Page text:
Feeling a bit Elvish?
Ever been tempted to construct a language?
To con lang?
The following blog post ‘Inventing Language - Some Inspiration and Guidance’ appeared in ‘SCBWI: The Blog’ in January, and thank you to Lee Wind for his permission to repost.
Thursday, January 7, 2016
Inventing Language - Some Inspiration and Guidance by Lee Wind
David J. Peterson won a competition to design the Dothraki language for Games of Thrones. And then he created two more languages for the show. He also invented Shiväisith for the Marvel blockbuster Thor: The Dark World, and four languages for the SyFy show Defiance.
This interview with him from Popular Science is bite-sized, but fascinating. In How to Invent Sci-Fi Languages, David explains how he starts to invent a language:
I separate the process into three distinct branches: sounds, word meanings, and grammar. I usually start with the sound system, which affects grammar, and also with nouns.
And in this NPR interview for his book, The Art of Language Invention, David says:
There's a very kind of technical part to it, which is creating the grammar, making sure that it works and making sure you've got all your bases covered. It's very much like programming, puzzle-making or problem-solving.
But then there's a very artistic component, which is the creation of the lexicon: deciding exactly how this language you're creating is going to encode the vastness of the world. All languages can say everything. The way that they differ is how they say what they say, and that's what makes language so fascinating.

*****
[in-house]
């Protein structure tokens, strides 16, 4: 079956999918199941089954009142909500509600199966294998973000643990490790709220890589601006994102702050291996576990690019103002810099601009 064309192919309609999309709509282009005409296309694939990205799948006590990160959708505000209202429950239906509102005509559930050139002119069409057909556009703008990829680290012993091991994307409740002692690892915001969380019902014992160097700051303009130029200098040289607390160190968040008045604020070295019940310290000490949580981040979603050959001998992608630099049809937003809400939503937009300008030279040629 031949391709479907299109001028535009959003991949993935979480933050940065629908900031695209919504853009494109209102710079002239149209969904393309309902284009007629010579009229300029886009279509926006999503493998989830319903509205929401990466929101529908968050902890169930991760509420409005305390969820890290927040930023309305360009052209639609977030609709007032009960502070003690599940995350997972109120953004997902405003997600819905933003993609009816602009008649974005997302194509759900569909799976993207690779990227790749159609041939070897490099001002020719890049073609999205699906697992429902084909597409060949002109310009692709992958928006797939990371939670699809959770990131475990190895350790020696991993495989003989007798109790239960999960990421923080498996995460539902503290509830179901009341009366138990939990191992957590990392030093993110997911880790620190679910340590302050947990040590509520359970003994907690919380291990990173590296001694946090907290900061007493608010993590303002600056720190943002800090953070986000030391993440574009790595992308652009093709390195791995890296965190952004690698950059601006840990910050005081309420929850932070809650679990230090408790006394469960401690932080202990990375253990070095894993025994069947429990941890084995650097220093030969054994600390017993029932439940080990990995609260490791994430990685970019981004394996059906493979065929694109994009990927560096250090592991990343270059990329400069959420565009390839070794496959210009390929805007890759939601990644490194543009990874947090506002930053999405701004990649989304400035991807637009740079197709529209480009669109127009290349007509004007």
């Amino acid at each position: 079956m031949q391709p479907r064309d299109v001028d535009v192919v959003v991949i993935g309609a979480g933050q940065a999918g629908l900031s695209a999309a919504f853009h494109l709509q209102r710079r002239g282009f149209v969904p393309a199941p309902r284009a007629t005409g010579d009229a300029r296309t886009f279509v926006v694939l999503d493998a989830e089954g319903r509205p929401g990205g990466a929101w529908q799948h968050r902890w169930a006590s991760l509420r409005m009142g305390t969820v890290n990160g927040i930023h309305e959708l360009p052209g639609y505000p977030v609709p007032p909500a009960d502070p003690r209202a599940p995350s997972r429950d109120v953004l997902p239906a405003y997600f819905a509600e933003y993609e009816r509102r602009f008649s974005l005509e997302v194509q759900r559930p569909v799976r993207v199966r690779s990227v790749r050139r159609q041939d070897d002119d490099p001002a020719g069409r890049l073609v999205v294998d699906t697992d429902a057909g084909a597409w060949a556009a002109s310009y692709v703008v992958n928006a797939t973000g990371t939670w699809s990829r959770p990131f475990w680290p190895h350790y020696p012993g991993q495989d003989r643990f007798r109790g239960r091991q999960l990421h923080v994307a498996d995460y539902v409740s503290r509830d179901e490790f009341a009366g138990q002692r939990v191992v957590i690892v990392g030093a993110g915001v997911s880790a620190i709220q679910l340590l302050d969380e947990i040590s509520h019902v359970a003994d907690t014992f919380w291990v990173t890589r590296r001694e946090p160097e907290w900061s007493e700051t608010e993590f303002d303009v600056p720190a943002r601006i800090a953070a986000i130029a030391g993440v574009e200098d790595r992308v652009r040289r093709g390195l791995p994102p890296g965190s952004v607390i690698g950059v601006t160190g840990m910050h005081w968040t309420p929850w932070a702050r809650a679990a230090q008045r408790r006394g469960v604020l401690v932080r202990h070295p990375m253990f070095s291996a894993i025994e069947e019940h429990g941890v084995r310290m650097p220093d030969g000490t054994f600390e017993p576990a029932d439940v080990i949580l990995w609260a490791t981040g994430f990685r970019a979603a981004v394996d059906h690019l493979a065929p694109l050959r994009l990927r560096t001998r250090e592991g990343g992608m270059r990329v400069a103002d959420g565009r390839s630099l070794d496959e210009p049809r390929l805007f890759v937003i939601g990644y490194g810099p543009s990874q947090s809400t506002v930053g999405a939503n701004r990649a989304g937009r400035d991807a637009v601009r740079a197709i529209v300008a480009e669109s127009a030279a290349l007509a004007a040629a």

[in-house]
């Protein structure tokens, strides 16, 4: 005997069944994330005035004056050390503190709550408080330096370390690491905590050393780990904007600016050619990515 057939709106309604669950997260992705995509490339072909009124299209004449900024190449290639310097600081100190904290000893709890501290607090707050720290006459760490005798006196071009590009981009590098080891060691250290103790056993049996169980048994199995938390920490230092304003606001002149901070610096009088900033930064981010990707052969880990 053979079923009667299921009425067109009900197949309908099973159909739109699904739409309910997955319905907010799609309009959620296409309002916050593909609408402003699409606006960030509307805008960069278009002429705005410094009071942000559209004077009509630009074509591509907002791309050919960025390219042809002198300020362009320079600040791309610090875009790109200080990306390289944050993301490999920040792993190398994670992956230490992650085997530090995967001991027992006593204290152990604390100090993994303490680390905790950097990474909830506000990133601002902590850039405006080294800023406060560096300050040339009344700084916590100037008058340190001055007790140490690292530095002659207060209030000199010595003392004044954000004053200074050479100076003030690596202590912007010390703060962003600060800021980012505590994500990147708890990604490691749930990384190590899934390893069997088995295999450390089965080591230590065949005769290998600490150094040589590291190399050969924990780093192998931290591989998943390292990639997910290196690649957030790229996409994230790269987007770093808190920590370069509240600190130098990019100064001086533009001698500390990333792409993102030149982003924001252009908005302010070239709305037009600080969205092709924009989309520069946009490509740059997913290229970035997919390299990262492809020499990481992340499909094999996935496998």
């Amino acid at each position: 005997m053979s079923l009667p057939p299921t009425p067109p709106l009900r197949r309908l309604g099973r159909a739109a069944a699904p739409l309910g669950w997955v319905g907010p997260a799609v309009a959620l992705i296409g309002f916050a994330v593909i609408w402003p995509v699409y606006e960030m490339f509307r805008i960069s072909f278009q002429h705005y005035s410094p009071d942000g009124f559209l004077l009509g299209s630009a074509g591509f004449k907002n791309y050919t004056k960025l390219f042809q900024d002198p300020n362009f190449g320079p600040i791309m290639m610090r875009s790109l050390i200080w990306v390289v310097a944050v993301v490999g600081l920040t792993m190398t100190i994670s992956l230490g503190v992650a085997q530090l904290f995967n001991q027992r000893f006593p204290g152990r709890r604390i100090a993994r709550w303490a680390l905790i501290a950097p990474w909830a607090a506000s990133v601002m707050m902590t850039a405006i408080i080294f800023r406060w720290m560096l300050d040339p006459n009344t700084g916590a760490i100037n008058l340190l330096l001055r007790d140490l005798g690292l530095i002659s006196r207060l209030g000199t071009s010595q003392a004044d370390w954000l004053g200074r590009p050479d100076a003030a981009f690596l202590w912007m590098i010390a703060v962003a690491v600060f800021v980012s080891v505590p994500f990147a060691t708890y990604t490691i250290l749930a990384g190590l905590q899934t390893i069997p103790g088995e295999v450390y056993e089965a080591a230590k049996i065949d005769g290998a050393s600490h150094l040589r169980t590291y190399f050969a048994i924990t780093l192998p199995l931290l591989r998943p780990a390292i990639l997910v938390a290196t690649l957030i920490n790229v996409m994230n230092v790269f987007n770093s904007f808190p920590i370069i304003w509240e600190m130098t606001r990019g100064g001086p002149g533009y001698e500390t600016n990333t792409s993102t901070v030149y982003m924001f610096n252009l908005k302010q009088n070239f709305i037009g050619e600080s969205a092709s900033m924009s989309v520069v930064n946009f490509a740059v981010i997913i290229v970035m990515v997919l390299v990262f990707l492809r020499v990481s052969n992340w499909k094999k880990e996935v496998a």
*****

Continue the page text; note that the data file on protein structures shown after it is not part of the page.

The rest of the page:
Pair these with Christina Dalcher, Ph.D.'s Linguistics in Fiction post, especially her 4 Tips for Writing Languages. I particularly liked the one on "Universal Grammar," where she says,
Grammatically speaking, every language has syntactic categories – go ahead, find me a language with no verbs, I dare you! All languages have rules governing the formation of words and sentences, negation, question-making, imperatives, and verb tenses.
...When it comes to spoken languages, each and every one on our big blue planet uses a subset of possible speech sounds; in that subset, you’ll find both vowels and consonants.
The take-home message here? Human languages are a lot more similar than they are different.
There's even a section on Alien Languages.
Go forth and invent, but to paraphrase Tim Gunn on Project Runway, "use your power to invent words thoughtfully."
Or, as this author/illustrator put it so well (and somewhat snarkily), in their "Fiction Rule of Thumb"
Thanks again for the re-post, Lee!
In addition to exploring the links above, here are three challenging reads for you: A Clockwork Orange by Anthony Burgess, Riddley Walker by Russell Hoban and The Wake by Paul Kingsnorth.
KMLockwood (aka Philippa Francis) for this suggestion during the Proofreading Tips session at the SCBWI Conference. Paul Kingsnorth describes his novel as “written in a tongue which no one has ever spoken, but which is intended to project a ghost image of the speech patterns of a long-dead land: a place at once alien and familiar. Another world, the foundation of our own.” Set after the Norman invasion in 1066 Paul Kingsnorth uses only words which originated in Old English, and only letters which existed in Old English. So no j, k, q or v.
Good luck with your new language.
Header Image for Proofreading Tips Courtesy of